TJ Martin and Dan Lindsay


Dan Lindsay grew up in the comfort of the American Midwest – Rockford, Illinois. TJ Martin was raised by two punk rock playing parents in bustling Seattle. Their backgrounds couldn’t be more different, but as a directing duo, they count it as one of their greatest strengths: the ability to step inside another’s shoes.

It’s one of the keys that allowed them to tap deeply into the emotional world of the young men in an inner-city high school football team in the Academy Award-winning documentary Undefeated. Martin + Lindsay not only stepped inside a world completely different from their own, but they communicated every emotion, translated every experience and captured every high and low with an honesty, empathy and faithfulness to their subjects that made an unreachable world relatable.

On their approach to making Undefeated…

Dan: We wanted something that would be experiential; something where events would unfold in front of the camera. We wanted to catch real moments in an age of reality television where things are so scripted. We wanted to catch something genuine.

TJ: It goes back to our approach: It’s a genuine curiosity and understanding of how other people live; how other people think; how that relates to me and my experiences, all the while searching for common ground. Every story has an emotional core and we always aim to explore that.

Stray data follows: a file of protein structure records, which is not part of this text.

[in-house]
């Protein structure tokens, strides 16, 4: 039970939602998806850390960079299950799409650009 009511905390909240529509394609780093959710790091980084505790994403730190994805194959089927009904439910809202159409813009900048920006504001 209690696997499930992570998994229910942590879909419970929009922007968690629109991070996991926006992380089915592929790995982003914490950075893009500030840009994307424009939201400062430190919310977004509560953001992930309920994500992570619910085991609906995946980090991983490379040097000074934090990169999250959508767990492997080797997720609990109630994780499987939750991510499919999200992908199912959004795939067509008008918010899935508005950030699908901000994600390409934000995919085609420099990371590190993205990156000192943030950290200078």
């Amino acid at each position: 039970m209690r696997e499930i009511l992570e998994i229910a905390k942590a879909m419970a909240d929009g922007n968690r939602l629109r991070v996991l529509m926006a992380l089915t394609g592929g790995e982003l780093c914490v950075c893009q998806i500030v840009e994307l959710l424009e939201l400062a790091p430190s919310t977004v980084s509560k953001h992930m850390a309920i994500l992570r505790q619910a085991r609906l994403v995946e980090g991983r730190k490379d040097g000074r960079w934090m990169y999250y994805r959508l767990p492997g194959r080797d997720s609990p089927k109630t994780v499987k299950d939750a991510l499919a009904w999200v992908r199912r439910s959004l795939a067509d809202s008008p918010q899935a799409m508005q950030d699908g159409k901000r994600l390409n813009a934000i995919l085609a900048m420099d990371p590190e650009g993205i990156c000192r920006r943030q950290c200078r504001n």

On what they bring to advertising…

Dan: We’re interested in good pieces of work. We’re always seeking one quality in it: an emotive sentiment that allows the audience to feel something and that’s what’s impressive about advertising – you can find short-format material that you’ll never forget.

On unearthing insights in storytelling…

Dan: Discovery is one of the most important tenants in storytelling. Discovery is what makes a joke funny; it’s what makes drama interesting. Anytime the audience is a step ahead of you and knows where you’re going, you’ve lost them.

On the advantages of being a duo…

TJ: We have a pretty healthy balance between being problem solvers – being very logistical in trying to execute the concept or vision – and also making sure, in the film space, that the magic or the artistic quality of it is not diluted.